• Knowledge of the advent of European tradingcompanies in India-the Portugueses, the Dutch, the French and the English East India company.
  • Knowledge of social conditions of Indian in the 19th century.
  • Understanding of the growth of religious orthodoxy and intellectual decline of India in the eighteenth century.

CONTENT UNITS

  • Unit 1 Establishment of British Rule in India
    General Foundation 1.1 Advent of the European Trading Nations
    - New trade routes to India and advent of European trading companies.
    - Growth of the English East India Company
    - Causes of Success of the English East India Company.
    General Foundation 1.2 Territorial expansion of the East India Company
    - Bengal, Avadh, Mysore and Sind
    - The fall of the Marathas
    - British policy towards Nepal, Burma and Afghanistan
    General Foundation 1.3 Economic Impact of British Rule
    - Land Revenue Policy-The Permanent Settlement, the Ryotwari, the Mahalwari system
    - Economic exploitation of India
    - Development of modern industries and export policy
  • Unit 2 Assessment of the British Rule
    Certification - Dual System of Company’s administration in Bengal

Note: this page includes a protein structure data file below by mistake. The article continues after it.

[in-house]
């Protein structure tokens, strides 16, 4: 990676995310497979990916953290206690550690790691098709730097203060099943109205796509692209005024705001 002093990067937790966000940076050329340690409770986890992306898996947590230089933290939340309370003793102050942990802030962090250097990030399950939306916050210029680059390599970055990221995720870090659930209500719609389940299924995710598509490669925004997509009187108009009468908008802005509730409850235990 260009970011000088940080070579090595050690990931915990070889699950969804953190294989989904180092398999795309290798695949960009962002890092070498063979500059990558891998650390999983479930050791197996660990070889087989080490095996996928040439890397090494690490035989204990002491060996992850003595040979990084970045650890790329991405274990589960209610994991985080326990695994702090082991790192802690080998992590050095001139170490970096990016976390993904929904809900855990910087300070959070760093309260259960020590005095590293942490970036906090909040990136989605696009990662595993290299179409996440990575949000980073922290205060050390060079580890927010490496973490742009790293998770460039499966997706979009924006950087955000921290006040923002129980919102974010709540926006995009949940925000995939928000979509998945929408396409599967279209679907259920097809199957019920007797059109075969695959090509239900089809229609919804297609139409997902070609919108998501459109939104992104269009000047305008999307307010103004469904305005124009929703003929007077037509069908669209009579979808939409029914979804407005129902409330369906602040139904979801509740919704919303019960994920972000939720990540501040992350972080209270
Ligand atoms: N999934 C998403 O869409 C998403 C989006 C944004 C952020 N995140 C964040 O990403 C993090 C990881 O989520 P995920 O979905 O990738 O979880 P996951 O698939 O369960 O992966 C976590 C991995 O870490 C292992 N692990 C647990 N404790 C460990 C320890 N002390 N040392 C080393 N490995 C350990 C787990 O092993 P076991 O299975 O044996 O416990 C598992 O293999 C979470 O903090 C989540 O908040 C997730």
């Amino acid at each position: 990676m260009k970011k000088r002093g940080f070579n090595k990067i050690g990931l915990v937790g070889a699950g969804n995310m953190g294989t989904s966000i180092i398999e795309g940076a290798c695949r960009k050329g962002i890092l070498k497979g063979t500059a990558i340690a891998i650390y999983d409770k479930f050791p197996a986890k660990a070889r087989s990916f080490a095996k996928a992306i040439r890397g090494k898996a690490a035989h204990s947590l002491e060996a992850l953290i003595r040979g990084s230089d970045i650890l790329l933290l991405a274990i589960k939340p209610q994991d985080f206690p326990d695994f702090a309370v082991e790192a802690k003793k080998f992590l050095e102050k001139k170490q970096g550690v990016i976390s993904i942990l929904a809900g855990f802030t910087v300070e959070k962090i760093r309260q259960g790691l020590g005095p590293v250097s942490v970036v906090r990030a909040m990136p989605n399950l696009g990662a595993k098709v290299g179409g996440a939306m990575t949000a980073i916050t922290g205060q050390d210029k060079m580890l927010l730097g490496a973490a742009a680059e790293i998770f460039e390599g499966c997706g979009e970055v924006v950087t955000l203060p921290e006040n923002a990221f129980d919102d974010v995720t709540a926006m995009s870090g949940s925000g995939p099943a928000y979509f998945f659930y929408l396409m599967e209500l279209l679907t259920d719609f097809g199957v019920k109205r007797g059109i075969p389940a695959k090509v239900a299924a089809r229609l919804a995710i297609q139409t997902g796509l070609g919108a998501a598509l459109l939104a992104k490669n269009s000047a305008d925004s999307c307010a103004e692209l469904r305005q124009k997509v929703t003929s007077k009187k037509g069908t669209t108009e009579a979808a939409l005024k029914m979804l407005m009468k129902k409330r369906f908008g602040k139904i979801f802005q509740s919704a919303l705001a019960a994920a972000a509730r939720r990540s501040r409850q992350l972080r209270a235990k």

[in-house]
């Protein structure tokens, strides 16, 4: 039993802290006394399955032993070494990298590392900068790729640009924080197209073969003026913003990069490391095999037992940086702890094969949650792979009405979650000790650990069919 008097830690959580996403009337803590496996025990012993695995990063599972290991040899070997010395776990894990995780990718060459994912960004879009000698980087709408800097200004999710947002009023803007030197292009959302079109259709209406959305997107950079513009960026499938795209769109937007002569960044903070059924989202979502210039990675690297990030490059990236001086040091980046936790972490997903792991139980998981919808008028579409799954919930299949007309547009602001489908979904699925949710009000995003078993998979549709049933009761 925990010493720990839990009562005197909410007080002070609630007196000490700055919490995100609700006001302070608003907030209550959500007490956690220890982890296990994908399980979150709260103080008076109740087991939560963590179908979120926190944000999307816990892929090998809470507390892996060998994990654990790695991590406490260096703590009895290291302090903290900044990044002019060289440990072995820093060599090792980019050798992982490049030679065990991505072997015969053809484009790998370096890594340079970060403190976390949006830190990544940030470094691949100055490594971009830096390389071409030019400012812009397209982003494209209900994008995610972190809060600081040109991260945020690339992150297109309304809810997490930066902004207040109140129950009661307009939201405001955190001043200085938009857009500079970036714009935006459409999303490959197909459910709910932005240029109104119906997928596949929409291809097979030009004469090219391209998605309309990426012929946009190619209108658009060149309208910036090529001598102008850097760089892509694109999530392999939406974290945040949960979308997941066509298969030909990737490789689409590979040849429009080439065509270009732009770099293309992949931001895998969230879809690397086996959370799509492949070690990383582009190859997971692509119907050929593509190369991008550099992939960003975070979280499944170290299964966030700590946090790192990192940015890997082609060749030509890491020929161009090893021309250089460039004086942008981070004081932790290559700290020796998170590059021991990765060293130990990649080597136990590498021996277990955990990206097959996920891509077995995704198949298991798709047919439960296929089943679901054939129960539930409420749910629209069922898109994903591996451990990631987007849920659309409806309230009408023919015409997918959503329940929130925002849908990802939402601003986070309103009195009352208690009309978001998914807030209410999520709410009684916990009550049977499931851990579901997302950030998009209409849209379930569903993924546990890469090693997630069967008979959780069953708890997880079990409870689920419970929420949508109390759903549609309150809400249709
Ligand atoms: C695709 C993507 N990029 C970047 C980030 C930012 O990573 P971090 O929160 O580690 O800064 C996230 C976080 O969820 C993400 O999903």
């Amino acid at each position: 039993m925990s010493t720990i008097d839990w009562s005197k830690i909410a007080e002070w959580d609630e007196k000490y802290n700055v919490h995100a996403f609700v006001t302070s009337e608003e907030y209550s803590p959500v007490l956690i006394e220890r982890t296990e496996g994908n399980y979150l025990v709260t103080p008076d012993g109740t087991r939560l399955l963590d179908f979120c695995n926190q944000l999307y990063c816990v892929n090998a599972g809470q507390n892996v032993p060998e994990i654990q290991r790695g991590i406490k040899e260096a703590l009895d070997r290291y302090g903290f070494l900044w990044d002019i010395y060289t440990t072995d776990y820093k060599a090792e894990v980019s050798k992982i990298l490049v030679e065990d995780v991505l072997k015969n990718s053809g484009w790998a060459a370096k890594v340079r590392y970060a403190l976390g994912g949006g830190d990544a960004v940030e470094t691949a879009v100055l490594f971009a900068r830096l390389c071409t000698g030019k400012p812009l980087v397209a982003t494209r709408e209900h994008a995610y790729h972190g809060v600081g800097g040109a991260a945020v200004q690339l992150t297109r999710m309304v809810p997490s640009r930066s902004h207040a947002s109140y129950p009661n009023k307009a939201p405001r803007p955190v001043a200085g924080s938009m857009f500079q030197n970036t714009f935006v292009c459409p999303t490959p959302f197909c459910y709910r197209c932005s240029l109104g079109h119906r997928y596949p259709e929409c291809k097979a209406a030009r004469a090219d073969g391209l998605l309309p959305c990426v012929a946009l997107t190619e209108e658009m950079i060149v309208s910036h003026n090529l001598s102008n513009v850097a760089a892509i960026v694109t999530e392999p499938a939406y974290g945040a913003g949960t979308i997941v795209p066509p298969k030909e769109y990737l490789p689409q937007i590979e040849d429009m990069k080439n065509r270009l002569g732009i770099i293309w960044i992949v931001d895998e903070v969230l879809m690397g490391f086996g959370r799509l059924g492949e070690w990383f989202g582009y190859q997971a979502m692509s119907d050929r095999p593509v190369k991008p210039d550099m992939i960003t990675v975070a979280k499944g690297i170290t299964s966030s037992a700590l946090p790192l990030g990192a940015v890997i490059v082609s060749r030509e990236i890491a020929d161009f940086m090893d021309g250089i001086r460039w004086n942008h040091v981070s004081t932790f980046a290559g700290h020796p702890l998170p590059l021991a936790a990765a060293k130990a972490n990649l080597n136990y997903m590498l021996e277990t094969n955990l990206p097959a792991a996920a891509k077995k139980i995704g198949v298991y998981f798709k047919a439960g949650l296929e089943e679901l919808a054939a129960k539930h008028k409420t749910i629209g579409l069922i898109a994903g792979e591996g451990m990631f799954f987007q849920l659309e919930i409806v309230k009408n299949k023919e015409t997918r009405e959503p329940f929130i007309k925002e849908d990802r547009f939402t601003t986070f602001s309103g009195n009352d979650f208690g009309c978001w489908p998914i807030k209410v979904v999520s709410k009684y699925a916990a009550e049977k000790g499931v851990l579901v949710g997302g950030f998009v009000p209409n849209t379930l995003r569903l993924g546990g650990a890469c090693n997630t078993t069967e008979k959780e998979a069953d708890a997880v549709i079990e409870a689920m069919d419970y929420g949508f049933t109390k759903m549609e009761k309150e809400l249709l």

- System of Subsidiary Alliance
    - Doctrine of Lapse
    - Assessment of agricultural and industrial policies.
    - Ruin of Handicrafts
    - Darinof wealth
    - A Balancesheet of British Rule in India
  • Unit 3 English Education in India
    General Foundation - Early Missionary efforts and private enterprise
    - Contributions of to the growth of English education in India.
    (i) Raja Rammohan Roy
    (ii) Macaulay
    (iii) William Bentinck
    (iv) M.G. Ranade
    - Establishment of three Universities and downward filtration theory of education.
    - Deccan Education Society
    - Development of education in the 20th century
    - Growth of professional education
    - Move towards universalisation of elementary education and equal educational opportunity.
  • Unit 4 Religious Reform Movements
    Certification - The Brahmo Samaj and Raja Rammohan Roy
    - The Prarthana Samaj and Mahadev Govind Ranade
    - Arya Samaj and Swami Dayanand Saraswati
    - The Ram Krishna Mission and Swami Vivekanand
    - The Theosophical Society and Annie Besant
    - The Aligarh Movement and Sayyid Ahmed Khan
  • Unit 5 Social Reforms
    Certification - Abolition of Sati and Female Infanticide